Saturday, April 10, 2010

Sri Lanka ruling party wins parliamentary election

Sri Lanka's ruling party cruised to victory Friday in parliamentary elections but fell short of the two-thirds majority that would have allowed President Mahinda Rajapakse to amend the constitution.

Rajapakse's United People's Freedom Alliance (UPFA) secured 117 seats in the 225-member assembly with another 45 seats left to be declared, results released by the Elections Commissioner showed.

The main opposition United National Party (UNP) won 46 seats.

Rajapakse seized on the result as an endorsement of his own vision, saying: "This outstanding victory is an endorsement of the 'Mahinda Chintana' (Mahinda vision)."

"I asked you for a strong parliament that can meet any challenge.... I sincerely thank you for giving me an unprecedented majority that will help make Sri Lanka an example to the rest of the world," he said in a statement.

Presidential spokesman Chanderapala Liyanage predicted the party would secure at least 24 of the undeclared seats, leaving it just nine seats short of a two-thirds majority.

Thursday's vote was the first parliamentary ballot since government forces defeated Tamil Tiger rebels in May, causing Rajapakse's popularity to surge.

But it was marked by a record low turnout and numerous cases of voter intimidation that resulted in fresh voting being ordered in two of the island's 22 electoral districts.

The re-poll means 16 seats will only be declared on April 19, along with another 29 that are distributed on a proportional representation system.

The widely expected victory will further strengthen Rajapakse's grip, three months after he won a second term as president by an emphatic margin.

His main rival, former army chief Sarath Fonseka, contested Thursday's poll from behind bars but his party secured just five seats.

Fonseka was arrested just weeks after the presidential vote and is undergoing court martial.

The main Tamil National Alliance won 12 seats.

Rajapakse had been hoping for a two thirds majority that would allow him to tinker with the constitution, which currently limits presidents to two successive terms.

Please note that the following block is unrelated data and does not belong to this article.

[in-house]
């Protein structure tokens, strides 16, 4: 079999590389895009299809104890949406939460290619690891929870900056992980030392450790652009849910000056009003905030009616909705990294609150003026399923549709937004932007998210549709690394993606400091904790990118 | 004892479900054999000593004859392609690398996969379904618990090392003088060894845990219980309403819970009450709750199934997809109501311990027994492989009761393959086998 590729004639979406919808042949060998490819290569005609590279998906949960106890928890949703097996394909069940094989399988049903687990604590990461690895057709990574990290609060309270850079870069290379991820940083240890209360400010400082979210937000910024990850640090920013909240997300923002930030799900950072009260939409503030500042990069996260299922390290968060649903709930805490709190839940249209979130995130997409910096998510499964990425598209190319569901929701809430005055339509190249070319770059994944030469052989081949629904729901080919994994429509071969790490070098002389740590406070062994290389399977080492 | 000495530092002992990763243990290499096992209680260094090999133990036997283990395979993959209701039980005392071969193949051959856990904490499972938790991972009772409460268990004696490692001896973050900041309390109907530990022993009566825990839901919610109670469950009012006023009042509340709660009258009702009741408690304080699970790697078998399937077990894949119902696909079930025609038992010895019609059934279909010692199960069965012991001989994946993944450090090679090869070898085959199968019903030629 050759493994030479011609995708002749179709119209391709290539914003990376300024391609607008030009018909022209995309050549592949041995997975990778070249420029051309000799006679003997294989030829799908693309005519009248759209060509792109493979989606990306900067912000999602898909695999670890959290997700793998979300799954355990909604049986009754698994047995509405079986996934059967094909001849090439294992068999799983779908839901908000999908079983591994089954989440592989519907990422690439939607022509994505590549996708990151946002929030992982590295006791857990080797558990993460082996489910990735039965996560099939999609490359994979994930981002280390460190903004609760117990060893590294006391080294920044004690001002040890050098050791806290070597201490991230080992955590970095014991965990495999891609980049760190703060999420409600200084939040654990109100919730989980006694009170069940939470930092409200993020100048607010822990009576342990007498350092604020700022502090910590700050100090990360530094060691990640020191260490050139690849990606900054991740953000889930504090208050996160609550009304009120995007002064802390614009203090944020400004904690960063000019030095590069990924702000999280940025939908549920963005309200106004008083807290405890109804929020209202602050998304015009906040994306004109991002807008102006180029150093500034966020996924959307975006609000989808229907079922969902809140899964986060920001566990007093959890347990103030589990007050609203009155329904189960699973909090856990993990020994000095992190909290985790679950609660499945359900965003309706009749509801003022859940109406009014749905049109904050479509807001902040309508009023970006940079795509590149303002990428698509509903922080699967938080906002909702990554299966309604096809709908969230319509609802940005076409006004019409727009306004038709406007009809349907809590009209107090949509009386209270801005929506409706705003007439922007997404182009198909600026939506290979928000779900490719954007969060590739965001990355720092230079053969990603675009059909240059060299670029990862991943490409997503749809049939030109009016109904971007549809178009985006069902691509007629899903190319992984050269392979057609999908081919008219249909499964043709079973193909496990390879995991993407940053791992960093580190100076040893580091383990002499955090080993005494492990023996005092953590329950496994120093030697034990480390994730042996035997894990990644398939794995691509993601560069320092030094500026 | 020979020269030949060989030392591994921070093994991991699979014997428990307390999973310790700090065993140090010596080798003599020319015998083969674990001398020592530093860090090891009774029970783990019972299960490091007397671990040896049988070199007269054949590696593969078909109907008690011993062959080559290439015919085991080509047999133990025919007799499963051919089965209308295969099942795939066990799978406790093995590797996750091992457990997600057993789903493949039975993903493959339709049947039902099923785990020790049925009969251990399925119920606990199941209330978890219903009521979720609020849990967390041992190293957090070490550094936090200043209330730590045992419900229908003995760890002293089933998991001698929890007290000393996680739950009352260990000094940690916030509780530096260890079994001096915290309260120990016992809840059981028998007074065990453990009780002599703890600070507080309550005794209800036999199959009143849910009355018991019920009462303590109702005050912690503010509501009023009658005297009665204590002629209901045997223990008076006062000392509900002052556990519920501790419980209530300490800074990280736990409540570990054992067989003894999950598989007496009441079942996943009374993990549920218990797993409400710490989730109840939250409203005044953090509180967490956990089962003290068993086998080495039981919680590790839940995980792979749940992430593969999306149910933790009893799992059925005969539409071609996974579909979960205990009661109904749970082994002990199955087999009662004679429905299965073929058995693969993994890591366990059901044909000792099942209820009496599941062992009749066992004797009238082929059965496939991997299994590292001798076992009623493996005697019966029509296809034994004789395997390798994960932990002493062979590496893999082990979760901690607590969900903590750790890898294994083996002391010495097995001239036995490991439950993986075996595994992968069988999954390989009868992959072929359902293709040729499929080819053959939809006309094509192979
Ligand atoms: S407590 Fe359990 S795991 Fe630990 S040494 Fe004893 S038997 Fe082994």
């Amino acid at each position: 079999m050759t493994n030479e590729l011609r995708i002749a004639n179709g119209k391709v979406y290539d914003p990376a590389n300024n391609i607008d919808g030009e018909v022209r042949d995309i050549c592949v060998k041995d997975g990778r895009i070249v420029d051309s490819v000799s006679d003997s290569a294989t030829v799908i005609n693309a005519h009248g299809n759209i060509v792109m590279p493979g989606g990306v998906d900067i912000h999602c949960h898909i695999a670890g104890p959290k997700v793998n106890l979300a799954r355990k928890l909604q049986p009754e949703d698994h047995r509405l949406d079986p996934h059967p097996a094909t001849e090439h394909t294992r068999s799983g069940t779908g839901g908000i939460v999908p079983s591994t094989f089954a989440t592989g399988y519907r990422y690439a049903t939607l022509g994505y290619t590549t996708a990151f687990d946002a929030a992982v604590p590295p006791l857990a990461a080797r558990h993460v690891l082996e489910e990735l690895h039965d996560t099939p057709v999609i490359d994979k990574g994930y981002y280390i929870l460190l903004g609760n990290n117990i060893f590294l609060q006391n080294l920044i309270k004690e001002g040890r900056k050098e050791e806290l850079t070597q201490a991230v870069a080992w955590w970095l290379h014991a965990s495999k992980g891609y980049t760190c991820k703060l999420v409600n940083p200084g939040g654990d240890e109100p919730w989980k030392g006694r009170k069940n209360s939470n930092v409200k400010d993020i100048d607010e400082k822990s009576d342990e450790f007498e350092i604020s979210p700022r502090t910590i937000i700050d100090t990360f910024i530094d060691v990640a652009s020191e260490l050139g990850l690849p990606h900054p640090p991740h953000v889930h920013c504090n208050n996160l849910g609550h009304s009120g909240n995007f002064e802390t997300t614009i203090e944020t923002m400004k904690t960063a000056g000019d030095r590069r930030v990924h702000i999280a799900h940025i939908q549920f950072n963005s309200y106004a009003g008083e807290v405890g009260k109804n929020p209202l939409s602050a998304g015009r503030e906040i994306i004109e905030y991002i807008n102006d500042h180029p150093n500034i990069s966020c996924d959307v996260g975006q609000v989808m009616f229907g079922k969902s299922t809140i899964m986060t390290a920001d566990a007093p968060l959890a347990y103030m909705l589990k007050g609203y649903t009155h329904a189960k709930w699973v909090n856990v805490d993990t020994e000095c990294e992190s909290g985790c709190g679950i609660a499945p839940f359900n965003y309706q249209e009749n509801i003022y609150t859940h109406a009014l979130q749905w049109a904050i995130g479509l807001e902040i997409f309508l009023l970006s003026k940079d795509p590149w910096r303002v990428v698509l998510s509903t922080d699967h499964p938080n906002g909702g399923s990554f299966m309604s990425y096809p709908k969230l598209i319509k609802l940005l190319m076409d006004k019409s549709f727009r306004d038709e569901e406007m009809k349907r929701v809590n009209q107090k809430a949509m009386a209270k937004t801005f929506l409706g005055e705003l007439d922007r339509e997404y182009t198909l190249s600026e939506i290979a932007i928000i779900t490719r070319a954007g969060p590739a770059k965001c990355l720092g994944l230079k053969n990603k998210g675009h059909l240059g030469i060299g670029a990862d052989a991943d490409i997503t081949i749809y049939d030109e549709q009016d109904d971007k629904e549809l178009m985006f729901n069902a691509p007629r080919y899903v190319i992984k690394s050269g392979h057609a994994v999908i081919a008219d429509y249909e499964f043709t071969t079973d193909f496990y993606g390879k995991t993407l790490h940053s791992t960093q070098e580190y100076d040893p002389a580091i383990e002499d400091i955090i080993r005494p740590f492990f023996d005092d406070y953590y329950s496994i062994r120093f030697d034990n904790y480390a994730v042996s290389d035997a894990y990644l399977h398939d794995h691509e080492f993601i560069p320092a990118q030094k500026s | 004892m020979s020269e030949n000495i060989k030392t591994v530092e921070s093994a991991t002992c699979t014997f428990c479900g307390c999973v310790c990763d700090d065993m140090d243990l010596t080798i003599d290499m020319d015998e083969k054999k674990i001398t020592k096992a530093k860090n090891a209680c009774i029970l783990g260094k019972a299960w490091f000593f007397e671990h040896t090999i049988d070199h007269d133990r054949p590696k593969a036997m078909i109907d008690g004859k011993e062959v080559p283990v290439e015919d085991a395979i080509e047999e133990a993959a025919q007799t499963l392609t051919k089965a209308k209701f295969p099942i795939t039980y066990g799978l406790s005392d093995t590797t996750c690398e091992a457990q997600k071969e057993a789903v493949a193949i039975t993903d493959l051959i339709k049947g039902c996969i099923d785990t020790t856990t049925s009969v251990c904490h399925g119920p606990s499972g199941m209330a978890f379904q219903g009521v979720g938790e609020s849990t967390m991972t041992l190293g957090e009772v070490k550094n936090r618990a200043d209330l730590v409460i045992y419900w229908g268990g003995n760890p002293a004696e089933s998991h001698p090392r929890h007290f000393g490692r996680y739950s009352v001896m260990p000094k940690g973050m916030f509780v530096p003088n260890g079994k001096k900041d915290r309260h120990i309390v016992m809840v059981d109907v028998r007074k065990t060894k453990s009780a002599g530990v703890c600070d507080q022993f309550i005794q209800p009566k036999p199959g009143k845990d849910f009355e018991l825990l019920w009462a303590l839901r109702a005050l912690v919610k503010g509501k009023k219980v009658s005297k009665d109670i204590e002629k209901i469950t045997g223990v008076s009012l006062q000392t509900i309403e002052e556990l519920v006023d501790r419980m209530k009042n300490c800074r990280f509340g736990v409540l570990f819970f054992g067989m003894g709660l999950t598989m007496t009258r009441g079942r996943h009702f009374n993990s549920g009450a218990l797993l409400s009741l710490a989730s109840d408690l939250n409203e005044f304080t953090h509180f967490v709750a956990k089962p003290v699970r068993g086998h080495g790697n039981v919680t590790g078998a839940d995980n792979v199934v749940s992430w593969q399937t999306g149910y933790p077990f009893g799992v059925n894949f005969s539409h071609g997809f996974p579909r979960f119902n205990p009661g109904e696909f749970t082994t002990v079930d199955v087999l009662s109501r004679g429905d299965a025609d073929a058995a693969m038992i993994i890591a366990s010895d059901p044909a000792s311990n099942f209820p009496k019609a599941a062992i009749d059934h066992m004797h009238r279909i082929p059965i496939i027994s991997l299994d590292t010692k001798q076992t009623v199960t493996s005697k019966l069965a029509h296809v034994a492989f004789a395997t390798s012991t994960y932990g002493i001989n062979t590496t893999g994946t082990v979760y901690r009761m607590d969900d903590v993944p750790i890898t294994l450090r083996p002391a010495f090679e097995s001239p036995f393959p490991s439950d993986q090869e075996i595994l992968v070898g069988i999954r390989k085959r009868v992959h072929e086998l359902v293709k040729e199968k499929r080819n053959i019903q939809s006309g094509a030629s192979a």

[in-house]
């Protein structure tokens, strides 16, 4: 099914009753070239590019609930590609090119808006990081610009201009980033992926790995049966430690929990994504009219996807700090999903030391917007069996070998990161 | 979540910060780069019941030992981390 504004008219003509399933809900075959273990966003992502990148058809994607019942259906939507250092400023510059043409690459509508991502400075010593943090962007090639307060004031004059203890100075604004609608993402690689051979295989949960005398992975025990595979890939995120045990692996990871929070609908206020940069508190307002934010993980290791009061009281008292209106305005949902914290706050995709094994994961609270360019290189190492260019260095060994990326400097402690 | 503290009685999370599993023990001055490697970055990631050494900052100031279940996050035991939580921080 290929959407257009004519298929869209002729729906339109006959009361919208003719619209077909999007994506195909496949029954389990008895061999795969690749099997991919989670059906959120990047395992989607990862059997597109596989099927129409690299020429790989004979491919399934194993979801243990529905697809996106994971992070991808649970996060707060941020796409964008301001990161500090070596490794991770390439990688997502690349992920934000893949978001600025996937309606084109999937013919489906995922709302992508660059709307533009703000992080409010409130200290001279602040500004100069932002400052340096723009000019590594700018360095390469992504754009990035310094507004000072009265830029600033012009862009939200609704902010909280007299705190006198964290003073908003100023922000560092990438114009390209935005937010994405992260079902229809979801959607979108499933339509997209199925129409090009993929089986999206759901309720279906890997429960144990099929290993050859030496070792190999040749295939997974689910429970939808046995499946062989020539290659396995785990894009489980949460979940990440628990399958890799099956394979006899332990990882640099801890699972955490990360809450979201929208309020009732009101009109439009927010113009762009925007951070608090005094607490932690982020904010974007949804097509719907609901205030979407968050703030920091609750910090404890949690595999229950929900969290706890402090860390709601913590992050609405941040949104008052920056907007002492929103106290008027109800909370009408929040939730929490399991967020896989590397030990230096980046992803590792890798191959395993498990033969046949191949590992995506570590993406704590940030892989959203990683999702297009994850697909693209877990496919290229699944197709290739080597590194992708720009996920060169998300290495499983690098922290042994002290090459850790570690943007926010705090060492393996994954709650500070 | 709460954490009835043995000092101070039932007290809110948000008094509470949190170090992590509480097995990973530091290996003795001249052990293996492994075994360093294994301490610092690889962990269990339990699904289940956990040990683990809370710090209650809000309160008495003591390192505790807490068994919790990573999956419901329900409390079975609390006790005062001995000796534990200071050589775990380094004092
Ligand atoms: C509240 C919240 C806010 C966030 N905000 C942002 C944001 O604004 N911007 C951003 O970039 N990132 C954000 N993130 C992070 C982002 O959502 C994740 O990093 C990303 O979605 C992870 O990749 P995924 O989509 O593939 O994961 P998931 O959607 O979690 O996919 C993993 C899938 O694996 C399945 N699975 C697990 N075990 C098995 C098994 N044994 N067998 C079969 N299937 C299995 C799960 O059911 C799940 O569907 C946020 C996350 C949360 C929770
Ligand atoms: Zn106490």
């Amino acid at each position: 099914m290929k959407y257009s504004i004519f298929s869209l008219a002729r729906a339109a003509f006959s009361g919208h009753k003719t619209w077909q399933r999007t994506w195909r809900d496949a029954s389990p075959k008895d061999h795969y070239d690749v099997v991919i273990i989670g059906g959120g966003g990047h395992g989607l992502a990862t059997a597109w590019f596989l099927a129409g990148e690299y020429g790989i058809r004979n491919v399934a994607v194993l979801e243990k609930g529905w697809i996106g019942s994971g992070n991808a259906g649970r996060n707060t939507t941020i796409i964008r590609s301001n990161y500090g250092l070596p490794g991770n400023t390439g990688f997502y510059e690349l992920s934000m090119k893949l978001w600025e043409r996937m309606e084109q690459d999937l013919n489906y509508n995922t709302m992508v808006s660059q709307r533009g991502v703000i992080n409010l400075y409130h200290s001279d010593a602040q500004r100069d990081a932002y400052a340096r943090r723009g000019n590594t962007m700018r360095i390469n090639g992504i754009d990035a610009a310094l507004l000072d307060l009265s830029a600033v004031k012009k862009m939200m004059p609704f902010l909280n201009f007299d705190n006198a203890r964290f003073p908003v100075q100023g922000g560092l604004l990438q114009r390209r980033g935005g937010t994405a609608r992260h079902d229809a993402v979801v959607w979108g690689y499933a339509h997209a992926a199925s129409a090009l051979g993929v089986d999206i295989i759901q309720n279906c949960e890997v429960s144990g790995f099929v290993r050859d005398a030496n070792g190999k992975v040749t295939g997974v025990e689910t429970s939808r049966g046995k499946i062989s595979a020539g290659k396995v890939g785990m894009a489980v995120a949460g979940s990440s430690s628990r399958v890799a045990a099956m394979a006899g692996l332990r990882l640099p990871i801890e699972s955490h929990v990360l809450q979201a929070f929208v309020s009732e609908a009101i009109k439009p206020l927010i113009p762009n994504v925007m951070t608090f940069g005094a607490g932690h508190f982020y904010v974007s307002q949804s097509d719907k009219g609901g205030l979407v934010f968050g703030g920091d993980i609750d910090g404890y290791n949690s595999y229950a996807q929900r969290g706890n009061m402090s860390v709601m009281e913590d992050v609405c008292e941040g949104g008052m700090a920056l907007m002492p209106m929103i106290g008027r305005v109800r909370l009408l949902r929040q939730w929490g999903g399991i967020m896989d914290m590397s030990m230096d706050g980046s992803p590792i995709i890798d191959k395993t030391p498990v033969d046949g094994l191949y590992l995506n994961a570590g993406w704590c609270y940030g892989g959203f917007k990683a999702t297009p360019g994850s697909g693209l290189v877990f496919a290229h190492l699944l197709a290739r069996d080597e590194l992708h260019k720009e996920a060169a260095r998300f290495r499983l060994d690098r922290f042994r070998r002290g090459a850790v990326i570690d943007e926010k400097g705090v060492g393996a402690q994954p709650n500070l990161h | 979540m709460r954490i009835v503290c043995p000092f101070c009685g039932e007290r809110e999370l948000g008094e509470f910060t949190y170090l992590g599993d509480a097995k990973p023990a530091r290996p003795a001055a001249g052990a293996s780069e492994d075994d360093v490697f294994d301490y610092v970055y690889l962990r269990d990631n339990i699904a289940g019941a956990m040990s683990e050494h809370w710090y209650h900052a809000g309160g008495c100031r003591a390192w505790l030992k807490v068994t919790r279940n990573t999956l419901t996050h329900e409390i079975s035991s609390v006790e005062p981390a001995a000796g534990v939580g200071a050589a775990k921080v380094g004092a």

The opposition UNP was non-committal about the outcome.

"We are not challenging the legality of those who are elected," UNP spokesman Tissa Attanayake told reporters. "But we must stress that there were serious violations in the run-up to the elections."

For many Sri Lankans, it was the first legislative poll in which they could vote without fear of Tamil Tiger violence and suicide attacks.

Analysts said the record low turnout of less than 55 percent would take the shine off the ruling party's victory.

"People have sent a message," said political analyst Victor Ivan. "They are fed up with politicians and their deception. That is why nearly half of the electorate did not bother to vote."

Human rights campaigner and political analyst Nimalka Fernando said the low turnout would undermine the new government's position.

"The result does not give moral authority to the government because half of the electorate did not vote," Fernando said. "With the legitimacy undermined, the government will not be able to go for any sweeping reforms."

Sethmini Chathurika, 28, said she had voted for Rajapakse's party because it had succeeded in ending the conflict with the Tamil Tigers.

"The president has plans to build the country. I think he deserves a parliament to implement those plans," Chathurika said.

Rajapakse's nationalistic rhetoric appeals to his majority Sinhalese community, but has been criticised by rights groups who accuse him of cronyism and suppressing dissent.

Opposition parties lost cohesion after Fonseka's arrest and went into the parliamentary election with little hope of victory.

"I hope the government uses the mandate of a stronger parliament to push investment-friendly reforms," said Srimal Abeyratne, head of the economics department at the University of Colombo.


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